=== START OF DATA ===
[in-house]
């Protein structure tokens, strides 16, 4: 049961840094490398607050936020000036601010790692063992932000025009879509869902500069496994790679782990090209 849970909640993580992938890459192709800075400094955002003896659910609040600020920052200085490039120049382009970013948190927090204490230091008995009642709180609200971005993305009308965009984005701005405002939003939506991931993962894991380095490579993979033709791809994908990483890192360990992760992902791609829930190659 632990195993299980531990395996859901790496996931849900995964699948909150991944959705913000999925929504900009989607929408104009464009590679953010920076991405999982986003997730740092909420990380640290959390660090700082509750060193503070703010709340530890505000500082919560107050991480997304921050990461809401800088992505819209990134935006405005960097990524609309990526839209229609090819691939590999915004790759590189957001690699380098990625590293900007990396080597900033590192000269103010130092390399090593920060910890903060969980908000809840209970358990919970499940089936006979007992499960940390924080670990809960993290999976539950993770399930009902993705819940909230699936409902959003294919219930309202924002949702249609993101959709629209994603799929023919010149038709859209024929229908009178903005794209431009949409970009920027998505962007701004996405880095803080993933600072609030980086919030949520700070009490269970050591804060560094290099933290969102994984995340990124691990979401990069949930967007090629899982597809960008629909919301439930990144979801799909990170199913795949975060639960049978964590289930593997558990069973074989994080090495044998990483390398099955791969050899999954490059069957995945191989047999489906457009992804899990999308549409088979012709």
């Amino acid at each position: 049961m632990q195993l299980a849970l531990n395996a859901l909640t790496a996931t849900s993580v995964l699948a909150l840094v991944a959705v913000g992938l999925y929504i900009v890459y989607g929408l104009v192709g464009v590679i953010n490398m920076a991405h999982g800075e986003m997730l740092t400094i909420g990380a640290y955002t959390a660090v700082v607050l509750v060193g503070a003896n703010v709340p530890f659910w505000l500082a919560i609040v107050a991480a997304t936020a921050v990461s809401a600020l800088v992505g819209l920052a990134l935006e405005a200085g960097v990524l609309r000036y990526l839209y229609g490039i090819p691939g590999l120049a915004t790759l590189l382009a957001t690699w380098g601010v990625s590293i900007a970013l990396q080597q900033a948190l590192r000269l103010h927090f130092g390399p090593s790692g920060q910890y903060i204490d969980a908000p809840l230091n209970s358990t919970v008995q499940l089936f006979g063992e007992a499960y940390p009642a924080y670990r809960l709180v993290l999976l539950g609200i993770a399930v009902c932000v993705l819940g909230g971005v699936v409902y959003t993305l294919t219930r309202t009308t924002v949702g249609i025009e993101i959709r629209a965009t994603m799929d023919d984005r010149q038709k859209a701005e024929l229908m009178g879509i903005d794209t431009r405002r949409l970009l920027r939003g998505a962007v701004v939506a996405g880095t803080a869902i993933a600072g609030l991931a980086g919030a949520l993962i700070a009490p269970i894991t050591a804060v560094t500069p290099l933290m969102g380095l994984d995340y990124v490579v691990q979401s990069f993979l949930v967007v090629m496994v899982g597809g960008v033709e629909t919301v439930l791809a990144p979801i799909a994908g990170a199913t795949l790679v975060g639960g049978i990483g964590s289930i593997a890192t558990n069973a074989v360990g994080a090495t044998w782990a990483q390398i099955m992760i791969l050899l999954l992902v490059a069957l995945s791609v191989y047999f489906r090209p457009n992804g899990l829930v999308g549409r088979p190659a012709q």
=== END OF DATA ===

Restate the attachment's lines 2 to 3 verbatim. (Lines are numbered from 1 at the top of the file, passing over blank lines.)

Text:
């Protein structure tokens, strides 16, 4: 049961840094490398607050936020000036601010790692063992932000025009879509869902500069496994790679782990090209 849970909640993580992938890459192709800075400094955002003896659910609040600020920052200085490039120049382009970013948190927090204490230091008995009642709180609200971005993305009308965009984005701005405002939003939506991931993962894991380095490579993979033709791809994908990483890192360990992760992902791609829930190659 632990195993299980531990395996859901790496996931849900995964699948909150991944959705913000999925929504900009989607929408104009464009590679953010920076991405999982986003997730740092909420990380640290959390660090700082509750060193503070703010709340530890505000500082919560107050991480997304921050990461809401800088992505819209990134935006405005960097990524609309990526839209229609090819691939590999915004790759590189957001690699380098990625590293900007990396080597900033590192000269103010130092390399090593920060910890903060969980908000809840209970358990919970499940089936006979007992499960940390924080670990809960993290999976539950993770399930009902993705819940909230699936409902959003294919219930309202924002949702249609993101959709629209994603799929023919010149038709859209024929229908009178903005794209431009949409970009920027998505962007701004996405880095803080993933600072609030980086919030949520700070009490269970050591804060560094290099933290969102994984995340990124691990979401990069949930967007090629899982597809960008629909919301439930990144979801799909990170199913795949975060639960049978964590289930593997558990069973074989994080090495044998990483390398099955791969050899999954490059069957995945191989047999489906457009992804899990999308549409088979012709």
């Amino acid at each position: 049961m632990q195993l299980a849970l531990n395996a859901l909640t790496a996931t849900s993580v995964l699948a909150l840094v991944a959705v913000g992938l999925y929504i900009v890459y989607g929408l104009v192709g464009v590679i953010n490398m920076a991405h999982g800075e986003m997730l740092t400094i909420g990380a640290y955002t959390a660090v700082v607050l509750v060193g503070a003896n703010v709340p530890f659910w505000l500082a919560i609040v107050a991480a997304t936020a921050v990461s809401a600020l800088v992505g819209l920052a990134l935006e405005a200085g960097v990524l609309r000036y990526l839209y229609g490039i090819p691939g590999l120049a915004t790759l590189l382009a957001t690699w380098g601010v990625s590293i900007a970013l990396q080597q900033a948190l590192r000269l103010h927090f130092g390399p090593s790692g920060q910890y903060i204490d969980a908000p809840l230091n209970s358990t919970v008995q499940l089936f006979g063992e007992a499960y940390p009642a924080y670990r809960l709180v993290l999976l539950g609200i993770a399930v009902c932000v993705l819940g909230g971005v699936v409902y959003t993305l294919t219930r309202t009308t924002v949702g249609i025009e993101i959709r629209a965009t994603m799929d023919d984005r010149q038709k859209a701005e024929l229908m009178g879509i903005d794209t431009r405002r949409l970009l920027r939003g998505a962007v701004v939506a996405g880095t803080a869902i993933a600072g609030l991931a980086g919030a949520l993962i700070a009490p269970i894991t050591a804060v560094t500069p290099l933290m969102g380095l994984d995340y990124v490579v691990q979401s990069f993979l949930v967007v090629m496994v899982g597809g960008v033709e629909t919301v439930l791809a990144p979801i799909a994908g990170a199913t795949l790679v975060g639960g049978i990483g964590s289930i593997a890192t558990n069973a074989v360990g994080a090495t044998w782990a990483q390398i099955m992760i791969l050899l999954l992902v490059a069957l995945s791609v191989y047999f489906r090209p457009n992804g899990l829930v999308g549409r088979p190659a012709q």